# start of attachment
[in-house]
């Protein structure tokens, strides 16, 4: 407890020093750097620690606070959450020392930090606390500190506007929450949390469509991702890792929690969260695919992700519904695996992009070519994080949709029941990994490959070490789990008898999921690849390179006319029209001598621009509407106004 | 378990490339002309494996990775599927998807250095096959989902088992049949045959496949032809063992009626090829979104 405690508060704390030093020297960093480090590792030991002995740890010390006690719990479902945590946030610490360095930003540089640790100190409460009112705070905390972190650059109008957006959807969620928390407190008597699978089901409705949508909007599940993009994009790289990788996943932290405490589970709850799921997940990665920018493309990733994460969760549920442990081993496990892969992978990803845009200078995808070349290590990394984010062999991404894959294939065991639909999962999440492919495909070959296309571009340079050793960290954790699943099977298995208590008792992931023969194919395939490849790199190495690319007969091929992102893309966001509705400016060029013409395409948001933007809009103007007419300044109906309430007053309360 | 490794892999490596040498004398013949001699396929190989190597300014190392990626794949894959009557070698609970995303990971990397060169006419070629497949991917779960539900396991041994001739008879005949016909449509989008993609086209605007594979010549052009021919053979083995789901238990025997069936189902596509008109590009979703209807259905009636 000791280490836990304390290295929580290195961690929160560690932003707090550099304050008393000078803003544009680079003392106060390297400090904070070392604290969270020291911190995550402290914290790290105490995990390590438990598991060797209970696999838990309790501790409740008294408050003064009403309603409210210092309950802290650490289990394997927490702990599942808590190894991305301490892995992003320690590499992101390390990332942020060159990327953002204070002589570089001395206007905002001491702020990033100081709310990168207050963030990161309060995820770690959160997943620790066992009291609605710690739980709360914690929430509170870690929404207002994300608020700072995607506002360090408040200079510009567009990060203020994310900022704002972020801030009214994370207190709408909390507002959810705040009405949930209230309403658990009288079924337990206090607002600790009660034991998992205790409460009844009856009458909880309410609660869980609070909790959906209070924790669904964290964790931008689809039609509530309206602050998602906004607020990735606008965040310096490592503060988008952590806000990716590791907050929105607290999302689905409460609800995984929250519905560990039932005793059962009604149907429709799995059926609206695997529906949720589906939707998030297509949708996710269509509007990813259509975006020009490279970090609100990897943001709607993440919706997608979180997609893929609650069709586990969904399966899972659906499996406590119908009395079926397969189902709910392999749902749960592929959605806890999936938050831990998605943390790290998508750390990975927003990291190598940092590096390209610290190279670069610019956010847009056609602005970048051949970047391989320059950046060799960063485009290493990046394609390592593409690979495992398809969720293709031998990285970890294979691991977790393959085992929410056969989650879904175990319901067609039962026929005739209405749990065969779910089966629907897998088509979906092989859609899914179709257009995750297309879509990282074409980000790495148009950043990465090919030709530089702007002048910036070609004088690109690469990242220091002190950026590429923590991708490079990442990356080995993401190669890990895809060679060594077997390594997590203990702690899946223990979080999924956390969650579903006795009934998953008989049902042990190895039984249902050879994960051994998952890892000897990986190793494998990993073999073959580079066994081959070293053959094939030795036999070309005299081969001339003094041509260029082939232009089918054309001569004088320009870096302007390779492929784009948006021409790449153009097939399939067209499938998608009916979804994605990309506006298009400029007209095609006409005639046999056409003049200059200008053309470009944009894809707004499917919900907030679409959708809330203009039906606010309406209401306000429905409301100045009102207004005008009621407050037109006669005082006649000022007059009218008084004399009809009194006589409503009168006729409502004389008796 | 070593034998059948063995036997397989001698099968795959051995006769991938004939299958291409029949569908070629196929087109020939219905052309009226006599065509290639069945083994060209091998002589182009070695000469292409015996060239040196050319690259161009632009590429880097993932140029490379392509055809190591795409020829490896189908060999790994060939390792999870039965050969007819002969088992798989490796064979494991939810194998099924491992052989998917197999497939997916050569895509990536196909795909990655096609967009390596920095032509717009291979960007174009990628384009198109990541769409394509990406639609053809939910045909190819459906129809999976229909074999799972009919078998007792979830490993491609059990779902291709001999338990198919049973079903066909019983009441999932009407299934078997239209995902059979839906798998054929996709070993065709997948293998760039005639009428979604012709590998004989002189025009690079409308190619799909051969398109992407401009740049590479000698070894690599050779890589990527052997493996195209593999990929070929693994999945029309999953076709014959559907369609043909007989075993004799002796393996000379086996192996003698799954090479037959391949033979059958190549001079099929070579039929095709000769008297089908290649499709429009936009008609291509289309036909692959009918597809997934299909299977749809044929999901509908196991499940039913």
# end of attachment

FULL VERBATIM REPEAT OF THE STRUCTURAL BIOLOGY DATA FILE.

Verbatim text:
[in-house]
């Protein structure tokens, strides 16, 4: 407890020093750097620690606070959450020392930090606390500190506007929450949390469509991702890792929690969260695919992700519904695996992009070519994080949709029941990994490959070490789990008898999921690849390179006319029209001598621009509407106004 | 378990490339002309494996990775599927998807250095096959989902088992049949045959496949032809063992009626090829979104 405690508060704390030093020297960093480090590792030991002995740890010390006690719990479902945590946030610490360095930003540089640790100190409460009112705070905390972190650059109008957006959807969620928390407190008597699978089901409705949508909007599940993009994009790289990788996943932290405490589970709850799921997940990665920018493309990733994460969760549920442990081993496990892969992978990803845009200078995808070349290590990394984010062999991404894959294939065991639909999962999440492919495909070959296309571009340079050793960290954790699943099977298995208590008792992931023969194919395939490849790199190495690319007969091929992102893309966001509705400016060029013409395409948001933007809009103007007419300044109906309430007053309360 | 490794892999490596040498004398013949001699396929190989190597300014190392990626794949894959009557070698609970995303990971990397060169006419070629497949991917779960539900396991041994001739008879005949016909449509989008993609086209605007594979010549052009021919053979083995789901238990025997069936189902596509008109590009979703209807259905009636 000791280490836990304390290295929580290195961690929160560690932003707090550099304050008393000078803003544009680079003392106060390297400090904070070392604290969270020291911190995550402290914290790290105490995990390590438990598991060797209970696999838990309790501790409740008294408050003064009403309603409210210092309950802290650490289990394997927490702990599942808590190894991305301490892995992003320690590499992101390390990332942020060159990327953002204070002589570089001395206007905002001491702020990033100081709310990168207050963030990161309060995820770690959160997943620790066992009291609605710690739980709360914690929430509170870690929404207002994300608020700072995607506002360090408040200079510009567009990060203020994310900022704002972020801030009214994370207190709408909390507002959810705040009405949930209230309403658990009288079924337990206090607002600790009660034991998992205790409460009844009856009458909880309410609660869980609070909790959906209070924790669904964290964790931008689809039609509530309206602050998602906004607020990735606008965040310096490592503060988008952590806000990716590791907050929105607290999302689905409460609800995984929250519905560990039932005793059962009604149907429709799995059926609206695997529906949720589906939707998030297509949708996710269509509007990813259509975006020009490279970090609100990897943001709607993440919706997608979180997609893929609650069709586990969904399966899972659906499996406590119908009395079926397969189902709910392999749902749960592929959605806890999936938050831990998605943390790290998508750390990975927003990291190598940092590096390209610290190279670069610019956010847009056609602005970048051949970047391989320059950046060799960063485009290493990046394609390592593409690979495992398809969720293709031998990285970890294979691991977790393959085992929410056969989650879904175990319901067609039962026929005739209405749990065969779910089966629907897998088509979906092989859609899914179709257009995750297309879509990282074409980000790495148009950043990465090919030709530089702007002048910036070609004088690109690469990242220091002190950026590429923590991708490079990442990356080995993401190669890990895809060679060594077997390594997590203990702690899946223990979080999924956390969650579903006795009934998953008989049902042990190895039984249902050879994960051994998952890892000897990986190793494998990993073999073959580079066994081959070293053959094939030795036999070309005299081969001339003094041509260029082939232009089918054309001569004088320009870096302007390779492929784009948006021409790449153009097939399939067209499938998608009916979804994605990309506006298009400029007209095609006409005639046999056409003049200059200008053309470009944009894809707004499917919900907030679409959708809330203009039906606010309406209401306000429905409301100045009102207004005008009621407050037109006669005082006649000022007059009218008084004399009809009194006589409503009168006729409502004389008796 | 070593034998059948063995036997397989001698099968795959051995006769991938004939299958291409029949569908070629196929087109020939219905052309009226006599065509290639069945083994060209091998002589182009070695000469292409015996060239040196050319690259161009632009590429880097993932140029490379392509055809190591795409020829490896189908060999790994060939390792999870039965050969007819002969088992798989490796064979494991939810194998099924491992052989998917197999497939997916050569895509990536196909795909990655096609967009390596920095032509717009291979960007174009990628384009198109990541769409394509990406639609053809939910045909190819459906129809999976229909074999799972009919078998007792979830490993491609059990779902291709001999338990198919049973079903066909019983009441999932009407299934078997239209995902059979839906798998054929996709070993065709997948293998760039005639009428979604012709590998004989002189025009690079409308190619799909051969398109992407401009740049590479000698070894690599050779890589990527052997493996195209593999990929070929693994999945029309999953076709014959559907369609043909007989075993004799002796393996000379086996192996003698799954090479037959391949033979059958190549001079099929070579039929095709000769008297089908290649499709429009936009008609291509289309036909692959009918597809997934299909299977749809044929999901509908196991499940039913």